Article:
Within the extension of the Now there is room for a rich content including both memories and anticipations, which can be seen as special modes of experience in the Now. Memories and anticipations in the Now can of course, together with the eperience of succession, form a basis for construction of concepts of time. These concepts (also conscious experiences) can then become part of the psychological Now. The philosopher Henri Bergson (1980) studied the immediate experience of successions, and found that such experiences, for instance the notes of a melody penetrate each other and form a whole (pp. 74-79). He contended that the time of science and of daily life is an abstraction from these immediate experiences. I find that Bergson's views correspond well with the description of the content of the Now by Gurwitsch and Arvidson, which is related below. Also Buddhist and other Indian psychology have found that physical time is an "abstraction", a "construction" or a "conceptual fabrication" (Hayward 1987, pp. 166,169, Inada 1991, pp. 470-471, Mahadevan, 1992, p. 578). Nicholas of Cusa (15th century) held similar views of the Now: "All time is comprised in the present or 'now'..... time is only a methodological arrangement of the present. The past and the future, in consequence, are the development of the present" (quoted in Perry 1971, p. 840).

I think that other concepts, theories and observations of science are likewise abstracted, abducted or constructed from the whole of the psychological Now. The reading of a measuring instrumant can serve as an example: usually only the position of the pointer is recorded, while its color and shape together with many other features of the perceptual whole are ignored (Marchais and Randrup 1991, p. 2).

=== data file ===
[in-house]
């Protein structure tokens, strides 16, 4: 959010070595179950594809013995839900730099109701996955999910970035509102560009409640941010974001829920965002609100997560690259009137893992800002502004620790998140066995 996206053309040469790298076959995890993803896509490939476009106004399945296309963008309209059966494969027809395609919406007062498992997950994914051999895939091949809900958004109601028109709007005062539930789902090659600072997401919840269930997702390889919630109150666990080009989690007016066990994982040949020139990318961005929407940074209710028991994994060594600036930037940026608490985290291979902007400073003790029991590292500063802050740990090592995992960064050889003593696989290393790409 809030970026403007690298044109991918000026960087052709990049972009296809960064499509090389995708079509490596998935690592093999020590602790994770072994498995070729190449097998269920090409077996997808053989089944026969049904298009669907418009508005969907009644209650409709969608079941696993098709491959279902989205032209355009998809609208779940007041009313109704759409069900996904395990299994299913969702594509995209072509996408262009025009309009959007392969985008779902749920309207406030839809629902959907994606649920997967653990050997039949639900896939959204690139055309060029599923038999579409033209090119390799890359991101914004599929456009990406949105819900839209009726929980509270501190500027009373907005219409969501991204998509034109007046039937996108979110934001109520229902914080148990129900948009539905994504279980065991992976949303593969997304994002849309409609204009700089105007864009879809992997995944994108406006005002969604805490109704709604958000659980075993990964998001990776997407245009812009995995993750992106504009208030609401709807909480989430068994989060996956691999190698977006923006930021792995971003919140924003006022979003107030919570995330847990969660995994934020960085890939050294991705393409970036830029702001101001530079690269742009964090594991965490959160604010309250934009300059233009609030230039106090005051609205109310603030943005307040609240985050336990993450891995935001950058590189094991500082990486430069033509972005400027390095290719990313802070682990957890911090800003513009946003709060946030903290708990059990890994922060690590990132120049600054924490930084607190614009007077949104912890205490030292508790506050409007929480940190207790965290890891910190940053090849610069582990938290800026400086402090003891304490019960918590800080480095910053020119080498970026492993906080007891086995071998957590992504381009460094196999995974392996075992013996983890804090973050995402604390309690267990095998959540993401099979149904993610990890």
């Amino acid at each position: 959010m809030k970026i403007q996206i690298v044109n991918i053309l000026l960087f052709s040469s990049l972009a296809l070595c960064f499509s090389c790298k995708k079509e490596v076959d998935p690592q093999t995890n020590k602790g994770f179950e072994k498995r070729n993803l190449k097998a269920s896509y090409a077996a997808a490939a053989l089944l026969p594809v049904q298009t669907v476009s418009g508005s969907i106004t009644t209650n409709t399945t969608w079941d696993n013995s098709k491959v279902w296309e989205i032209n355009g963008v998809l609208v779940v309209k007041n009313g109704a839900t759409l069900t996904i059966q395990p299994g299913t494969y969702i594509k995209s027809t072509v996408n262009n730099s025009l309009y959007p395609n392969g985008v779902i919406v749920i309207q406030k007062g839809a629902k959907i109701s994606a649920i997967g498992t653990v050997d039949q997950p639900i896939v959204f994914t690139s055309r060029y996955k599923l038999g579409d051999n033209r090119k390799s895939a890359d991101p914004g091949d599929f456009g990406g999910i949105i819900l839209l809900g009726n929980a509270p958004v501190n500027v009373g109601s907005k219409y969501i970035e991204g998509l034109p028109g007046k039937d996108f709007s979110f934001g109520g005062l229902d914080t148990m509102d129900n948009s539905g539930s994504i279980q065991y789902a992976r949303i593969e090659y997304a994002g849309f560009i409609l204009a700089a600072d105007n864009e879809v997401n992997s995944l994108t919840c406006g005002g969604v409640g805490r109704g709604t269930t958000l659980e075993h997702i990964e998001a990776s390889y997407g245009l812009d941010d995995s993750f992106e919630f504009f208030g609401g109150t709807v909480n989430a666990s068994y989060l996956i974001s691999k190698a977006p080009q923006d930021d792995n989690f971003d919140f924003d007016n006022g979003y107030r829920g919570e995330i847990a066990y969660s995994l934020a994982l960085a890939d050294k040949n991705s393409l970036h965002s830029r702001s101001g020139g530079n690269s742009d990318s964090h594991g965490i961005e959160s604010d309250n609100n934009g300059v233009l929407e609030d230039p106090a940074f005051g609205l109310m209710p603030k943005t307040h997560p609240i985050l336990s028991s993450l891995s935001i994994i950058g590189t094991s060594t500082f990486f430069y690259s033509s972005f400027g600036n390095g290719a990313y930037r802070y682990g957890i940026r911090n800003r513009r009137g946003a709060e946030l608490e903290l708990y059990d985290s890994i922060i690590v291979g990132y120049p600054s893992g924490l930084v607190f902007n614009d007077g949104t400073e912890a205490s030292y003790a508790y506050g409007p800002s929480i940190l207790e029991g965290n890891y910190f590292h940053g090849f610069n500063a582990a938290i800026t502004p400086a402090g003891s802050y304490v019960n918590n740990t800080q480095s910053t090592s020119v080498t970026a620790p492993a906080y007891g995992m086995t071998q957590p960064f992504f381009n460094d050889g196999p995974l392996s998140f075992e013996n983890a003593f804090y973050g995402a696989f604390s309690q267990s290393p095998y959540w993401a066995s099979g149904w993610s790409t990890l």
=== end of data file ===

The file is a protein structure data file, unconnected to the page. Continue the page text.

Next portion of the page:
The rich content and the structure of the Now has been studied extensively by Gurwitsch (1985) followed by Arvidson (2000). Arvidson states: "At each and every moment of experience, with few exceptions, there is a figure and a ground, a focus of attention and a context for that focus". At the periphery of this "thematic field" Arvidson thinks that there is the contents of "marginal consciousness" (p. 3). In the succession of moments a marginal item may move into the thematic field (p. 14). I concur with these views, and I think they help to understand the way concepts and theories are constructed from the whole of the psychological Now.